The very successful monthly series of history lectures which have been continuing in the Community Centre, Borrisoleigh, Thurles, Co Tipperary, (Latter building situated behind the Sacred Heart Church) over the past year, will continue on Friday April 10th next, at 8.00pm.
This month’s lecture, a broader than usual theme, will examine social change in rural Ireland, as seen through the prism of guest lecturer Professor Liam Kennedy’s own parish of Borrisoleigh in North Tipperary.
For those of you not already familiar with the work of Professor Liam Kennedy; he is Professor Emeritus of Economic & Social History at Queen’s University Belfast. He was born in Borrisoleigh, Co. Tipperary, in 1946, well before the era of rural electrification, the Friesian cow, Radio Telefís Eireann and the European Union. His interests include social change in Irish rural society, the Great Irish Famine and ‘The Troubles’ in Northern Ireland.
In 2005 he held a visiting professorship at the University of Toronto and is a Fellow of the Royal Society of Arts. Professor Kennedy retired from the academic staff in September 2011, but remains an active member of Queen’s History community. He is currently completing a book of historical essays, less than imaginatively titled “The Irish,” latter which will be published, possibly towards the end of this year.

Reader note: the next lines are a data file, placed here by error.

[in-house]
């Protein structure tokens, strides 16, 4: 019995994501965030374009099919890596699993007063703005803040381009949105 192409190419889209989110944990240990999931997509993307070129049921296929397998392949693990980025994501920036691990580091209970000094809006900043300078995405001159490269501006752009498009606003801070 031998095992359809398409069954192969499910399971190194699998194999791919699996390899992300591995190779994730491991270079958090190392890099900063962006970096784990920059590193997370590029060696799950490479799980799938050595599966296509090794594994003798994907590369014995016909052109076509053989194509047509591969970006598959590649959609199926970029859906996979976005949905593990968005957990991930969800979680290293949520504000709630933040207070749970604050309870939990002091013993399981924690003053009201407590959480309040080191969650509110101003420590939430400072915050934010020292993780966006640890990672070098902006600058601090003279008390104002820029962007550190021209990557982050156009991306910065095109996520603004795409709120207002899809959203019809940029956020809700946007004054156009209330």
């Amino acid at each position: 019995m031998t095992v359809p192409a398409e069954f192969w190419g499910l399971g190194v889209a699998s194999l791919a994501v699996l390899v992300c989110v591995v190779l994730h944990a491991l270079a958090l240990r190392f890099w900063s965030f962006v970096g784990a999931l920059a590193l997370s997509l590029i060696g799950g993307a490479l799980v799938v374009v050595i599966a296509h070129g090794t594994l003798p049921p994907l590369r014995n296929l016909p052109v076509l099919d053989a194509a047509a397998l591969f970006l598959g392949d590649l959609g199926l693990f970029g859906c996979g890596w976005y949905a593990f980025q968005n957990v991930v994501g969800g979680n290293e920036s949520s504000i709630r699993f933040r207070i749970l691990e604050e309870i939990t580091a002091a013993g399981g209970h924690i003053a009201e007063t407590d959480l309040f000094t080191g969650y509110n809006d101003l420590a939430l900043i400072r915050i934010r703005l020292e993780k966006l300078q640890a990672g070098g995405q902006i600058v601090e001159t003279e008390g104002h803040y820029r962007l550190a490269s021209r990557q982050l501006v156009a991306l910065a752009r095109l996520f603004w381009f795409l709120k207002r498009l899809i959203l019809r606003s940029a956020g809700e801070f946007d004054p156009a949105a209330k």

In the 1950’s and the 1960’s a number of studies appeared which proclaimed the death of rural Ireland. Most of these came out of the west of Ireland and somehow did not seem to fit the rural world of Professor Kennedy who had experienced growing up here in Co. Tipperary. Thus began his interest in studying marriage patterns, dowries, farm inheritance, land hunger, religious change, women in rural society and much more.
“At this history discussion in Borrisoleigh I hope to explore these and other related themes and would be delighted to hear of the life experiences of others as well,” stated Professor Kennedy.
This planned evening event promises to be truly entertaining, particularly for lovers of social history, so do try to keep your calendar free for Friday April 10th next, 8.00pm.